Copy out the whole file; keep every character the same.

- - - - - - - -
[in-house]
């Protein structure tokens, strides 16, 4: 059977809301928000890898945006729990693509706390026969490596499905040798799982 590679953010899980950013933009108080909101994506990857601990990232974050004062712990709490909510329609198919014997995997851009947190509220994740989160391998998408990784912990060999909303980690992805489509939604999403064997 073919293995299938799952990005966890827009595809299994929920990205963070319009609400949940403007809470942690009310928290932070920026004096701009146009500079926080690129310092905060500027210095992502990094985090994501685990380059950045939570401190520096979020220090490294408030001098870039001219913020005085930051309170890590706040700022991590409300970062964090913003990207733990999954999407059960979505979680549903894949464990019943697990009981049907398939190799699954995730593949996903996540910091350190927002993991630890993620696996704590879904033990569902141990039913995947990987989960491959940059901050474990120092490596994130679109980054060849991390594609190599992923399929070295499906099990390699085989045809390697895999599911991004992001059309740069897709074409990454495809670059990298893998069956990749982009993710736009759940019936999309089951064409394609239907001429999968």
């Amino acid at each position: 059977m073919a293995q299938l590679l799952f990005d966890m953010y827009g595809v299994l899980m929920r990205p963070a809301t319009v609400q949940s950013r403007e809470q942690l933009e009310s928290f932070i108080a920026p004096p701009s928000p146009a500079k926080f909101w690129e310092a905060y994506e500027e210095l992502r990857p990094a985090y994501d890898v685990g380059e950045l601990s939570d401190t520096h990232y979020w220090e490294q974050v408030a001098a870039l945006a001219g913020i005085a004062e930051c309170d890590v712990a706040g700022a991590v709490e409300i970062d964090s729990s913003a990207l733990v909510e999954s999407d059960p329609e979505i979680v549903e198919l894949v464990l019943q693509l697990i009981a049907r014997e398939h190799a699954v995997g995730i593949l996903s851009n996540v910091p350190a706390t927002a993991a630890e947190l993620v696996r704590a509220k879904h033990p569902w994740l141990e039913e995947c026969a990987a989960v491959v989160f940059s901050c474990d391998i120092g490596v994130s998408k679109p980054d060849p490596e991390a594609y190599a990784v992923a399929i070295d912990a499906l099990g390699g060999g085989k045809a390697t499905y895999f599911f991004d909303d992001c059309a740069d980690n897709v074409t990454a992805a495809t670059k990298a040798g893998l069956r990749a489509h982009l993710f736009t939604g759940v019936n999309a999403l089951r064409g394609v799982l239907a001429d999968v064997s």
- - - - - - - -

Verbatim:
[in-house]
């Protein structure tokens, strides 16, 4: 059977809301928000890898945006729990693509706390026969490596499905040798799982 590679953010899980950013933009108080909101994506990857601990990232974050004062712990709490909510329609198919014997995997851009947190509220994740989160391998998408990784912990060999909303980690992805489509939604999403064997 073919293995299938799952990005966890827009595809299994929920990205963070319009609400949940403007809470942690009310928290932070920026004096701009146009500079926080690129310092905060500027210095992502990094985090994501685990380059950045939570401190520096979020220090490294408030001098870039001219913020005085930051309170890590706040700022991590409300970062964090913003990207733990999954999407059960979505979680549903894949464990019943697990009981049907398939190799699954995730593949996903996540910091350190927002993991630890993620696996704590879904033990569902141990039913995947990987989960491959940059901050474990120092490596994130679109980054060849991390594609190599992923399929070295499906099990390699085989045809390697895999599911991004992001059309740069897709074409990454495809670059990298893998069956990749982009993710736009759940019936999309089951064409394609239907001429999968």
């Amino acid at each position: 059977m073919a293995q299938l590679l799952f990005d966890m953010y827009g595809v299994l899980m929920r990205p963070a809301t319009v609400q949940s950013r403007e809470q942690l933009e009310s928290f932070i108080a920026p004096p701009s928000p146009a500079k926080f909101w690129e310092a905060y994506e500027e210095l992502r990857p990094a985090y994501d890898v685990g380059e950045l601990s939570d401190t520096h990232y979020w220090e490294q974050v408030a001098a870039l945006a001219g913020i005085a004062e930051c309170d890590v712990a706040g700022a991590v709490e409300i970062d964090s729990s913003a990207l733990v909510e999954s999407d059960p329609e979505i979680v549903e198919l894949v464990l019943q693509l697990i009981a049907r014997e398939h190799a699954v995997g995730i593949l996903s851009n996540v910091p350190a706390t927002a993991a630890e947190l993620v696996r704590a509220k879904h033990p569902w994740l141990e039913e995947c026969a990987a989960v491959v989160f940059s901050c474990d391998i120092g490596v994130s998408k679109p980054d060849p490596e991390a594609y190599a990784v992923a399929i070295d912990a499906l099990g390699g060999g085989k045809a390697t499905y895999f599911f991004d909303d992001c059309a740069d980690n897709v074409t990454a992805a495809t670059k990298a040798g893998l069956r990749a489509h982009l993710f736009t939604g759940v019936n999309a999403l089951r064409g394609v799982l239907a001429d999968v064997s």